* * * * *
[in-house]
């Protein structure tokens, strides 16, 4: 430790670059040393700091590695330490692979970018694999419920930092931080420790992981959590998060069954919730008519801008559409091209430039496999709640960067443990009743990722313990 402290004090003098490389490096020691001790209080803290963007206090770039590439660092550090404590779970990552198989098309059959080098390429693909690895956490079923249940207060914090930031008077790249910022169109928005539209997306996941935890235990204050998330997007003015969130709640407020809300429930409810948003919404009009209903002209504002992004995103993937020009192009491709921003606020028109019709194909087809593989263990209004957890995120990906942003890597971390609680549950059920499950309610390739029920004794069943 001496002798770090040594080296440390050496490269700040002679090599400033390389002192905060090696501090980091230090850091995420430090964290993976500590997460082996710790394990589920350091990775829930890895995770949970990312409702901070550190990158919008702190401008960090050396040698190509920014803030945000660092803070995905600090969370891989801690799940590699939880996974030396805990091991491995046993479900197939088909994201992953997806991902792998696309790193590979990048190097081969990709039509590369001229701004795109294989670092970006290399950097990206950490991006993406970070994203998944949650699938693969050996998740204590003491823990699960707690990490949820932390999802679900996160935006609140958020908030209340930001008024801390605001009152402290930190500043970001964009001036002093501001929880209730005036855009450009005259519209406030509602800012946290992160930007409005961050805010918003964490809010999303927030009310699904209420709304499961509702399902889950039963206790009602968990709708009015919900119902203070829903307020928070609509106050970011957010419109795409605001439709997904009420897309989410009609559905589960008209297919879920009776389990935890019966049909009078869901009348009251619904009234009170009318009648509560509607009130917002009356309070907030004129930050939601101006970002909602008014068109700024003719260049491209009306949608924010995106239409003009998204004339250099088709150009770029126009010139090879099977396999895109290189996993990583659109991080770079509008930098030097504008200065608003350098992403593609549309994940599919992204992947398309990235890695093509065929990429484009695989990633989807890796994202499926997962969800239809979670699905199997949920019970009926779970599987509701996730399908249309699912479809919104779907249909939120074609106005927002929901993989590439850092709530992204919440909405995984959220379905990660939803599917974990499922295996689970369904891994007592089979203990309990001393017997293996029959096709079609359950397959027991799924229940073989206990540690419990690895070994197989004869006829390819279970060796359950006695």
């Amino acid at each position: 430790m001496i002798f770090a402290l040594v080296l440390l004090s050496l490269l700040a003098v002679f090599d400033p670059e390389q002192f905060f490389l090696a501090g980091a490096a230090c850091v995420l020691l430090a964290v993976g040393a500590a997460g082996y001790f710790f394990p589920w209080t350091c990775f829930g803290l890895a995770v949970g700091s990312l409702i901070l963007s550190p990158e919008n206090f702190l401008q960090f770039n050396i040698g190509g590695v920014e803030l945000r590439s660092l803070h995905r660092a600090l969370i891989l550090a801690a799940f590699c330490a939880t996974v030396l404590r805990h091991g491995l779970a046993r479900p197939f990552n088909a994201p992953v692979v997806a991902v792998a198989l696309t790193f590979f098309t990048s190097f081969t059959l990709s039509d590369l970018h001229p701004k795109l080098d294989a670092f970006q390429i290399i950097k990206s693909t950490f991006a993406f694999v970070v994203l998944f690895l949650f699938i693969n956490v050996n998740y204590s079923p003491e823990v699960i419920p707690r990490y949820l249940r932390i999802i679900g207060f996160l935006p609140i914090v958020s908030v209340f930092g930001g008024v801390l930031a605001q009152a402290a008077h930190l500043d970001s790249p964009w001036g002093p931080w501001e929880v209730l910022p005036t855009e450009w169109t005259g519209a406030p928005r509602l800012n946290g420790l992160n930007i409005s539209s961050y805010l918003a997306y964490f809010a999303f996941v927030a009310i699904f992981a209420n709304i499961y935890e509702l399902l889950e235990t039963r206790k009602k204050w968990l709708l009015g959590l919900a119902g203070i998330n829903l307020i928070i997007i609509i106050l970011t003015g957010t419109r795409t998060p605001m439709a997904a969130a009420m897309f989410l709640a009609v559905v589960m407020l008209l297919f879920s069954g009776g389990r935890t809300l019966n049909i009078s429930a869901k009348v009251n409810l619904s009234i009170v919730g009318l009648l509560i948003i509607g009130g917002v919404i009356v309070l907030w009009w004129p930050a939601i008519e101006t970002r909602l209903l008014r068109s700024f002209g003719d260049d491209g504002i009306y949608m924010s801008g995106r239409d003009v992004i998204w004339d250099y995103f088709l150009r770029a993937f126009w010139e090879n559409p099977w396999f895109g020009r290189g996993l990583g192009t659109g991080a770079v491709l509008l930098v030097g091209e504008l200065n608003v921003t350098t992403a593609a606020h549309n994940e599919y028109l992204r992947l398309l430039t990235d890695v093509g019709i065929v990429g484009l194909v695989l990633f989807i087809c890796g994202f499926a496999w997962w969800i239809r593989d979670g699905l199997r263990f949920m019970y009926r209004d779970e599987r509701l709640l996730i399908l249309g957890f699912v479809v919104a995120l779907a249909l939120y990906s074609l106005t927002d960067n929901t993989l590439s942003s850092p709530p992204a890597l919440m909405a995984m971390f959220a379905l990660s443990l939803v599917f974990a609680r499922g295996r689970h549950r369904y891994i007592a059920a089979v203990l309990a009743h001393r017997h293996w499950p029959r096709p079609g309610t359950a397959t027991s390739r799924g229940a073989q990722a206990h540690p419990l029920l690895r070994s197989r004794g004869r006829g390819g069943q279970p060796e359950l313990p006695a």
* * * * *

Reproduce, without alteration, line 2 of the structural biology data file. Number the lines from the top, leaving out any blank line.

């Protein structure tokens, strides 16, 4: 430790670059040393700091590695330490692979970018694999419920930092931080420790992981959590998060069954919730008519801008559409091209430039496999709640960067443990009743990722313990 402290004090003098490389490096020691001790209080803290963007206090770039590439660092550090404590779970990552198989098309059959080098390429693909690895956490079923249940207060914090930031008077790249910022169109928005539209997306996941935890235990204050998330997007003015969130709640407020809300429930409810948003919404009009209903002209504002992004995103993937020009192009491709921003606020028109019709194909087809593989263990209004957890995120990906942003890597971390609680549950059920499950309610390739029920004794069943 001496002798770090040594080296440390050496490269700040002679090599400033390389002192905060090696501090980091230090850091995420430090964290993976500590997460082996710790394990589920350091990775829930890895995770949970990312409702901070550190990158919008702190401008960090050396040698190509920014803030945000660092803070995905600090969370891989801690799940590699939880996974030396805990091991491995046993479900197939088909994201992953997806991902792998696309790193590979990048190097081969990709039509590369001229701004795109294989670092970006290399950097990206950490991006993406970070994203998944949650699938693969050996998740204590003491823990699960707690990490949820932390999802679900996160935006609140958020908030209340930001008024801390605001009152402290930190500043970001964009001036002093501001929880209730005036855009450009005259519209406030509602800012946290992160930007409005961050805010918003964490809010999303927030009310699904209420709304499961509702399902889950039963206790009602968990709708009015919900119902203070829903307020928070609509106050970011957010419109795409605001439709997904009420897309989410009609559905589960008209297919879920009776389990935890019966049909009078869901009348009251619904009234009170009318009648509560509607009130917002009356309070907030004129930050939601101006970002909602008014068109700024003719260049491209009306949608924010995106239409003009998204004339250099088709150009770029126009010139090879099977396999895109290189996993990583659109991080770079509008930098030097504008200065608003350098992403593609549309994940599919992204992947398309990235890695093509065929990429484009695989990633989807890796994202499926997962969800239809979670699905199997949920019970009926779970599987509701996730399908249309699912479809919104779907249909939120074609106005927002929901993989590439850092709530992204919440909405995984959220379905990660939803599917974990499922295996689970369904891994007592089979203990309990001393017997293996029959096709079609359950397959027991799924229940073989206990540690419990690895070994197989004869006829390819279970060796359950006695």